Does stress affect your finances? Solutions like setting goals, creating a budget, and saving can help you achieve anything.
America’s biggest source of stress is without a doubt money. With consumer credit card debt reaching over $14.9 trillion and student loan debt jumping 150% in the last decade, this should come as no surprise.
Studies show that poor financial health can lead to poor mental and physical health. Americans struggling with their finances are more likely to not get routine check-ups, skip preventative health measures, and avoid exercise.
On top of necessary preventatives, those in a financial slump may suffer from depression, anxiety, migraines, ulcers and digestive issues, high blood pressure, and disruptive sleep. All of these health concerns cause additional financial expenses and added stress.
If this is sounding all too familiar, know there are ways to shape up your finances to benefit your life. Start by creating realistic financial goals. You should have three types of goals: short-term goals, mid-term goals and long-term goals.
A short-term goal is one you could achieve within a year to three years. The short-term goals are critical to taking control of your budget, adjusting your spending habits, eliminating credit card debt, establishing an emergency fund (less than 50% of Americans have $1,000 in an emergency fund), and creating a habit of saving.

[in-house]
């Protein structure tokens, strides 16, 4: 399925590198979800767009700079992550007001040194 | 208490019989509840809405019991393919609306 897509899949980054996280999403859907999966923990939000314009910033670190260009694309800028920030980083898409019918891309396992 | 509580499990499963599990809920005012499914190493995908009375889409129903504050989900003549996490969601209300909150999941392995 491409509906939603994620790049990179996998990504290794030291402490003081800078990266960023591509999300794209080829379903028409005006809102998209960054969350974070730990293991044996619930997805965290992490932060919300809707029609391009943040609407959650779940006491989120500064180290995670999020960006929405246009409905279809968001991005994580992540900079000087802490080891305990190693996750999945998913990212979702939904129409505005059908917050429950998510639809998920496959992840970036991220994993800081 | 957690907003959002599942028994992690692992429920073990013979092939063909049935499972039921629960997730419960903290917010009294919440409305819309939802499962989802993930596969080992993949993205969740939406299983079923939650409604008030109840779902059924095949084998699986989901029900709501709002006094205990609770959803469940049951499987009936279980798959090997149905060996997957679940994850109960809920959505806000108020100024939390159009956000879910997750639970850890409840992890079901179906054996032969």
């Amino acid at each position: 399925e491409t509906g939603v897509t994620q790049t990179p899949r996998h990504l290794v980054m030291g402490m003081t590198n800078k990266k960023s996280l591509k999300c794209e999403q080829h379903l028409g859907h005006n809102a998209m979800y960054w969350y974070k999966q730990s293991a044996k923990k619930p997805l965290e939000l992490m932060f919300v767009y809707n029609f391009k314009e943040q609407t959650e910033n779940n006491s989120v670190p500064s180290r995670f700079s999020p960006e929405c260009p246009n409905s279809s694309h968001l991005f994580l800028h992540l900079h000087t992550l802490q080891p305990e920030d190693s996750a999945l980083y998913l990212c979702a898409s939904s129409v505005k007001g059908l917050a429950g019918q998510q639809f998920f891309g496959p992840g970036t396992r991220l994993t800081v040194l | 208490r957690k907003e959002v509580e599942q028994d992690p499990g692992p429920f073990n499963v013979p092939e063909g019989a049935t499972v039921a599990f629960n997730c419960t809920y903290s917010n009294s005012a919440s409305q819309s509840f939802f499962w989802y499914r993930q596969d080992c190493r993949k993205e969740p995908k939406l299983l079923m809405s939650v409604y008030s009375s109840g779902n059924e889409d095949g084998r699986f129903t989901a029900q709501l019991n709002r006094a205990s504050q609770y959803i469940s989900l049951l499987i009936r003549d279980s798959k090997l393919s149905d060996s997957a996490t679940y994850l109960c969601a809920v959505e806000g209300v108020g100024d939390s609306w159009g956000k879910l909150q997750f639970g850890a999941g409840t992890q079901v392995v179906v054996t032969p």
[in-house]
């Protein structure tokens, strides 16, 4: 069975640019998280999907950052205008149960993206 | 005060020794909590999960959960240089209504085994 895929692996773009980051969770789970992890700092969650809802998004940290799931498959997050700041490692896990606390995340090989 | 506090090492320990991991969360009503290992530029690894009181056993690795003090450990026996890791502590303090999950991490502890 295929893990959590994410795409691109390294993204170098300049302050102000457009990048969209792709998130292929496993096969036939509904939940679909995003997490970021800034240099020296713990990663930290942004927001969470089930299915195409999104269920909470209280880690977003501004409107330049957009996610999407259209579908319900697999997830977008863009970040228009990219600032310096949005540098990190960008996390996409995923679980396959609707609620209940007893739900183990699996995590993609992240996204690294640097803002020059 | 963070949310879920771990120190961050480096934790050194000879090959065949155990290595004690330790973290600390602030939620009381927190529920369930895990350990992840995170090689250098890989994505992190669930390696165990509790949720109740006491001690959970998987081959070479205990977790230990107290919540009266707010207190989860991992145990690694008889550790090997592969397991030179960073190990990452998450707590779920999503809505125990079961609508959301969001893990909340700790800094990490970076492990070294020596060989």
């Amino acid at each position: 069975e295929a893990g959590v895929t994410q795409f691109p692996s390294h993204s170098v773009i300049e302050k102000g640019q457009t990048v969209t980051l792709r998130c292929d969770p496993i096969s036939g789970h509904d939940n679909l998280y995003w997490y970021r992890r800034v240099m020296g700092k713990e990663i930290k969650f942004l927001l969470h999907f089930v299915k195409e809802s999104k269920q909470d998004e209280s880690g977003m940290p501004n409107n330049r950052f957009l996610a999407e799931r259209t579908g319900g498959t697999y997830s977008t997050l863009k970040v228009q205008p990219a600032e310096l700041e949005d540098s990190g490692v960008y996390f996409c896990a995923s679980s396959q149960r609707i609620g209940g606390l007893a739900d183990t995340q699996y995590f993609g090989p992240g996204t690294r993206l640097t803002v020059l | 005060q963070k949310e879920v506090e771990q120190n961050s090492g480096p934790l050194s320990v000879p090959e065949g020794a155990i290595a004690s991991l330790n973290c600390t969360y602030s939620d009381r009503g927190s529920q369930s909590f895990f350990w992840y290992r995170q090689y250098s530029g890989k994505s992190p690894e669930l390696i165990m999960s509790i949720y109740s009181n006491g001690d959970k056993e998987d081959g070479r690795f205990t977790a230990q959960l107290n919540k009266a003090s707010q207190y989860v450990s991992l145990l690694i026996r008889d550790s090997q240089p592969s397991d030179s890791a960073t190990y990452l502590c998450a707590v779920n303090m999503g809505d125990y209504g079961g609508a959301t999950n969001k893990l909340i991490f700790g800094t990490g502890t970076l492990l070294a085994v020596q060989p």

Simple adjustments can make you feel more secure and give you a peace of mind. Take advantage of BALANCE, our financial wellness partner, to learn more about your spending habits.
Mid-term goals are your mid-range goals that could take three to 10 years to achieve. This goal range is more ambitious than the short-term goals and will need to be SMART (specific, measurable, attainable, realistic, and timely) to eliminate potential frustration.
Ideas for goals include saving up for a down payment on a house, paying off student loans, starting a business, paying for a wedding, starting a college fund for kids, or taking a dream vacation. This would be the stage to get your financial counselor or advisor involved to guide your strategy.
Lastly, a long-term goal is a goal that takes more than 10 years to achieve. For example, a common long-term goal is ensuring a comfortable retirement. Though this is a long-term goal, you will create short-term and midterm goals to achieve this.
Other long-term goals include paying off a mortgage, living debt free, taking a once in a lifetime trip, and building an estate.
By taking control of your finances and creating goals, you can reduce the amount of stress in your everyday life. You’ll increase your well-being and gain energy and stability to reach your life goals.
Interested in learning more? Connect with our partner in financial education, BALANCE.